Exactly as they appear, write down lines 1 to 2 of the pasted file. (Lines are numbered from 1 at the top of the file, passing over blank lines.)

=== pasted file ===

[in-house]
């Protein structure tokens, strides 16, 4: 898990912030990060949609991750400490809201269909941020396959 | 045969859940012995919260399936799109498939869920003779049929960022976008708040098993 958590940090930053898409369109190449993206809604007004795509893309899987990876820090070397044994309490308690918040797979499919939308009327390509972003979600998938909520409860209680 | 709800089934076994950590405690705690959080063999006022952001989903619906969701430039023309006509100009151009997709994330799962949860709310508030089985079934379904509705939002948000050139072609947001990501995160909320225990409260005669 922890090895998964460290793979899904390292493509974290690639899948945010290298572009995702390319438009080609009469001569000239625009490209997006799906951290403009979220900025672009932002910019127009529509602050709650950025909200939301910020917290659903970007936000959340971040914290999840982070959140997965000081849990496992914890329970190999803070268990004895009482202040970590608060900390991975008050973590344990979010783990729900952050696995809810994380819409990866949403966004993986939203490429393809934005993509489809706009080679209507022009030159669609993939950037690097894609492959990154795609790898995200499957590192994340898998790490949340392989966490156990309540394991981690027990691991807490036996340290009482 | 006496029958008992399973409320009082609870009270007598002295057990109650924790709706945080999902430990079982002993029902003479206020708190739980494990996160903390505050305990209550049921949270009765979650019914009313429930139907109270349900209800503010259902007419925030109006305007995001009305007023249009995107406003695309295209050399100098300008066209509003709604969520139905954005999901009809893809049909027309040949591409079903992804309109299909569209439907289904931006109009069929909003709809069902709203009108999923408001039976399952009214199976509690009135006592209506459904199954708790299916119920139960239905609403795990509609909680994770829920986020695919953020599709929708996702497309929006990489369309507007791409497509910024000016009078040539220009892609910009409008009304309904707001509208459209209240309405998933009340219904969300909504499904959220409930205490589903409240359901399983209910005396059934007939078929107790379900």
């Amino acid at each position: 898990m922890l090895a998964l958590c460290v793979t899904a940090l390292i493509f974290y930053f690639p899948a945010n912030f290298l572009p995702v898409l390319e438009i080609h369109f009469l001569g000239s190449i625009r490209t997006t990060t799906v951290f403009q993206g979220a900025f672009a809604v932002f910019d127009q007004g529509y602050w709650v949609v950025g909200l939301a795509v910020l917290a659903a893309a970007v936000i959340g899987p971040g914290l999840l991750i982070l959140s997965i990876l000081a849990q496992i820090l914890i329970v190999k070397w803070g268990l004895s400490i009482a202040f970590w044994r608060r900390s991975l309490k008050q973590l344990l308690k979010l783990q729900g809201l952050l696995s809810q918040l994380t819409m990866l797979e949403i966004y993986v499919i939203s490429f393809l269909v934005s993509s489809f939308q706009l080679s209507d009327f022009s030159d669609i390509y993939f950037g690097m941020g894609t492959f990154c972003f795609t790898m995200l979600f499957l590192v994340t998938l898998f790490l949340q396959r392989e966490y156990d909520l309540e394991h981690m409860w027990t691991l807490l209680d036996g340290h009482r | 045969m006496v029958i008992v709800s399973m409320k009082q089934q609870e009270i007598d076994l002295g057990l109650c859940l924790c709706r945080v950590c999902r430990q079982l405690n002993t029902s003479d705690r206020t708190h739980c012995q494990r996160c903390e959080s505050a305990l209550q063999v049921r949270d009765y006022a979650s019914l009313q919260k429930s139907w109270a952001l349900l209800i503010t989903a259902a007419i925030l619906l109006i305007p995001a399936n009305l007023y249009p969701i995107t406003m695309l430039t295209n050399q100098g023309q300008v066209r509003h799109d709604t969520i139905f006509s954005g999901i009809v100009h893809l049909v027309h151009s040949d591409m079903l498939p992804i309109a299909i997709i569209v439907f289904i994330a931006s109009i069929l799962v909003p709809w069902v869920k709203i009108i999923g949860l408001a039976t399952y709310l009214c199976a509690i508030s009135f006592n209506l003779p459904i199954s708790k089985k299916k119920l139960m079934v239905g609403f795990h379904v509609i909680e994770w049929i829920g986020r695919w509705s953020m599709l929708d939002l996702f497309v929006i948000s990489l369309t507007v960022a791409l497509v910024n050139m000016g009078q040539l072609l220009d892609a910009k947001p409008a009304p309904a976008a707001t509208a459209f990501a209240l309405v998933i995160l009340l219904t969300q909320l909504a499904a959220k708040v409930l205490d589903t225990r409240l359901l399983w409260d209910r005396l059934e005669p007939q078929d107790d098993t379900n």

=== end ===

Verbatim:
[in-house]
């Protein structure tokens, strides 16, 4: 898990912030990060949609991750400490809201269909941020396959 | 045969859940012995919260399936799109498939869920003779049929960022976008708040098993 958590940090930053898409369109190449993206809604007004795509893309899987990876820090070397044994309490308690918040797979499919939308009327390509972003979600998938909520409860209680 | 709800089934076994950590405690705690959080063999006022952001989903619906969701430039023309006509100009151009997709994330799962949860709310508030089985079934379904509705939002948000050139072609947001990501995160909320225990409260005669 922890090895998964460290793979899904390292493509974290690639899948945010290298572009995702390319438009080609009469001569000239625009490209997006799906951290403009979220900025672009932002910019127009529509602050709650950025909200939301910020917290659903970007936000959340971040914290999840982070959140997965000081849990496992914890329970190999803070268990004895009482202040970590608060900390991975008050973590344990979010783990729900952050696995809810994380819409990866949403966004993986939203490429393809934005993509489809706009080679209507022009030159669609993939950037690097894609492959990154795609790898995200499957590192994340898998790490949340392989966490156990309540394991981690027990691991807490036996340290009482 | 006496029958008992399973409320009082609870009270007598002295057990109650924790709706945080999902430990079982002993029902003479206020708190739980494990996160903390505050305990209550049921949270009765979650019914009313429930139907109270349900209800503010259902007419925030109006305007995001009305007023249009995107406003695309295209050399100098300008066209509003709604969520139905954005999901009809893809049909027309040949591409079903992804309109299909569209439907289904931006109009069929909003709809069902709203009108999923408001039976399952009214199976509690009135006592209506459904199954708790299916119920139960239905609403795990509609909680994770829920986020695919953020599709929708996702497309929006990489369309507007791409497509910024000016009078040539220009892609910009409008009304309904707001509208459209209240309405998933009340219904969300909504499904959220409930205490589903409240359901399983209910005396059934007939078929107790379900």